What’s in a letter? That’s the challenge BMW set out to tackle. The BMW F 800 ST carried the company’s middleweight sport touring flag for six years, but after listening to ST owners—and wannabe ST owners who felt something was preventing them from pulling the trigger—BMW decided the bike needed more gran turismo (i.e., touring elements). Thus, by moving the focus of the F 800 ST more toward the touring end of the spectrum without compromising its sporting performance, the BMW F 800 GT was born.
BMW’s designers ditched the ST’s fairing in favor of updated, more stylish bodywork. While the GT’s lines show a family resemblance to the ST, the attitude of the new model is more aggressive and refined.
The grips on the F 800 GT are 0.8 inch higher, allowing for a more relaxed riding position. Longer days in the saddle are more comfortable thanks topegs that are 0.4 inch lower and more forward, while the wider seat offers more wiggle room during those tank-draining stints.
The rider-friendly ergonomics of the F 800 GT are especially accommodating to shorter and smaller riders, as demonstrated by this female rider’s relaxed body position.
Seat height on the F 800 GT has been dropped to 30.1 inches, as compared to 31.5 inches on the ST, without altering the suspension.Higher and lower seat optionsavailable as aftermarket equipmentmake this bike a good fit for a variety of body types. The first drops the seat a half inch lower to 31 inches, while the other, called the “extra low seat,” drops the seat almost an inch and a half to an accessible 30.1 inches. Each of these low seat options is priced at $351.95.
For riders who feel the stock seat height is too cramped, BMW offers a “comfort seat” option that raises the seat height to 32.3 inches, as well as a “high comfort seat” option that brings the seat height to a full 33 inches. Each of those is price at $463.95, and all aftermarket seats mentioned in this article can be purchased from a BMW dealer.
TheF 800 GTsload-carrying capacity increased by 24 pounds, making it possible to transport 456 pounds of large-sized humans (think rider and passenger) and their gear. Correspondingly, the rear subframe was beefed up, and the passenger footpeg mounts were revised.
Saddlebags are optional on the F 800 GT, so those who want them should add an additional $413 per bag to the motorcycle’s retail price, plus the cost of the mountings and fasteners needed for installation. Factory aftermarket locks are available for about $40.
The optional saddlebags were redesigned to bump their total capacity to 55 liters (approximately 28 liters on the right and 27 liters on left). Each is rated for 22 pounds. The new internal shelf holds gear in place, making it easier to close the case when fully loaded. Stainless steel pins lock the bags securely in place while making it easy to mount and remove them on the road. BMW claims the right bag can hold a helmet, but not all full-face helmets will fit—particularly if you have a large noggin. Also available are a 14-liter tank bag and a 28-liter factory accessory top case, which mounts to the luggage rack.
TheF 800 GTs engine is mechanically the same as those on the F 800 R, GS, and ST. The water-cooled vertical twin achieves its 798cc displacement from the 82 mm x 75.6 mm cylinders. The four valves per cylinder are activated by DOHC and breathe into a 2-into-1 exhaust. The 46 mm throttle bodies are controlled by a closed loop EFI. A nifty tidbit about the injection system is that the variable pressure fuel pump delivers more accurate fuel metering without necessitating a fuel return system. The compression ratio is a beefy 12.0:1, requiring premium unleaded gas. If the exhaust canister looks familiar, it should, as it was sourced from the R model. All of these small changes add up to a claimed 5 hp increase, to 90 hp.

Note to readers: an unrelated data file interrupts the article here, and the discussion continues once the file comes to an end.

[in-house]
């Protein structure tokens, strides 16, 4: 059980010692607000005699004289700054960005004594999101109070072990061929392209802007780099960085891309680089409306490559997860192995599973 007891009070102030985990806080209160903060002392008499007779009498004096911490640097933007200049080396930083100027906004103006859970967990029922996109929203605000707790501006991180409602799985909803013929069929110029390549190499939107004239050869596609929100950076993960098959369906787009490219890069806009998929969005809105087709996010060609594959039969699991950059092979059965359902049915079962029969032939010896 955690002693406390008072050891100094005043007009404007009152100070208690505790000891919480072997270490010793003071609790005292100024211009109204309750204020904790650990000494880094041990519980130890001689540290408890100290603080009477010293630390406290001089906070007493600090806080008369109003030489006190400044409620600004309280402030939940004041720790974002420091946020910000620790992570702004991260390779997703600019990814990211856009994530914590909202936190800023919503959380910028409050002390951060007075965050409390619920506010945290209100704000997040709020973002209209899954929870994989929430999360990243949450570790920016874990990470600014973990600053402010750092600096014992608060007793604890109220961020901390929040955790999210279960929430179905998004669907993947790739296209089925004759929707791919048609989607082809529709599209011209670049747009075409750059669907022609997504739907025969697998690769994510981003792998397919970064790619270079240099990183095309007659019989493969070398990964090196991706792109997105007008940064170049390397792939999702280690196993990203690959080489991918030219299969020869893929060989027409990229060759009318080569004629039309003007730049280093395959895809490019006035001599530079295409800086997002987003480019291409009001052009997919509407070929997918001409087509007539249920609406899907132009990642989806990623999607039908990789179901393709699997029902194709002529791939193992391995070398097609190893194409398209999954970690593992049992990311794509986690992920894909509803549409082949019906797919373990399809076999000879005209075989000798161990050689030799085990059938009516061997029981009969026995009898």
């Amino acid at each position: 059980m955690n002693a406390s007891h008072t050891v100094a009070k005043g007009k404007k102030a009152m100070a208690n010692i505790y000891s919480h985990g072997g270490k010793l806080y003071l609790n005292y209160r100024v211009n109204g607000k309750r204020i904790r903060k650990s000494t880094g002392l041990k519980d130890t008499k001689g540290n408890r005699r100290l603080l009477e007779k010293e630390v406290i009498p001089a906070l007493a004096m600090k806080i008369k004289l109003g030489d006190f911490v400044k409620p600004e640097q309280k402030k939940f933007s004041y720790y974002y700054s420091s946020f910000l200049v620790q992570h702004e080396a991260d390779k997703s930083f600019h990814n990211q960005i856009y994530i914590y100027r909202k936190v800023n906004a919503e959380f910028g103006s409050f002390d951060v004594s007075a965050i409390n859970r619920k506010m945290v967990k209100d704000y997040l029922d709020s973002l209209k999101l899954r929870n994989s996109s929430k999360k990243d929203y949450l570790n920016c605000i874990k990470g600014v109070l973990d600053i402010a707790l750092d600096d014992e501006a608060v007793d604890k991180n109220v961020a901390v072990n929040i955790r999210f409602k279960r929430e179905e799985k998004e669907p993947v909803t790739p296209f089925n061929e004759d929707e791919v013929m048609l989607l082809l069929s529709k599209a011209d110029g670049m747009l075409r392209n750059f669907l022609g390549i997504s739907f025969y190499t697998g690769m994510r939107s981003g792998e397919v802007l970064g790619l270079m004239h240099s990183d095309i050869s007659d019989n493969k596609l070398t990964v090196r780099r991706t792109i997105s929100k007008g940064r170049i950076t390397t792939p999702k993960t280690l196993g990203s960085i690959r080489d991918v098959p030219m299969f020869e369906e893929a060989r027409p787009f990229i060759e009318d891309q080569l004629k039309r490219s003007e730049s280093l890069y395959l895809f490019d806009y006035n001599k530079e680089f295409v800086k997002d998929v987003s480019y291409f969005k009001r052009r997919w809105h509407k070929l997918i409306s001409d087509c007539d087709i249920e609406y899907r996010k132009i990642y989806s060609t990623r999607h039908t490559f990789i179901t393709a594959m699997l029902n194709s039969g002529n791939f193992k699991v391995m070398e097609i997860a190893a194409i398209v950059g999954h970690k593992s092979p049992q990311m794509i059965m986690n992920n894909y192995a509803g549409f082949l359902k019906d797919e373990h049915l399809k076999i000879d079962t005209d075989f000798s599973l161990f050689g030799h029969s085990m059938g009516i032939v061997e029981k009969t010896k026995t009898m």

The power delivery is linear, peaking at 8,000 rpm. Because theF 800 GTshifts smoothly, stirring the gearbox on winding roads makes for an exciting ride that is complemented by the exhaust’s growl and the intake honk emanating from the opening in the bodywork around the steering head.
Despite a balancer, the solid mounted engine does transfer vibration to the rider. Although it is noticeable at sporting engine speeds in the canyons, the vibration doesn’t become an issue until you spend time on the freeway. The grips and pegs are smooth up to 70 mph. After that, the vibration builds with the rpms. At 80 mph, the vibration in the bar becomes obtrusive, although the pegs tingle only slightly.
With one major exception, the chassis remained unchanged in the upgrade to the GT. The single-sided aluminum swingarm was lengthened by 2 inches for increased comfort and stability. Also, the rear suspension travel was reduced by 0.6 inches for a tighter, less “wallowy” handling ride (this contributed to the drop in seat height).
The shock uses an updated preload adjustment knob accessed through a space in the right side of the frame. The front suspension is nonadjustable, while the rear features preload and rebound adjustments. However, in a claimed first for a middleweight motorcycle, BMW is offering electronic suspension adjustment (ESA) as a factory option, giving the rider a choice of three damping modes with the push of the left thumb.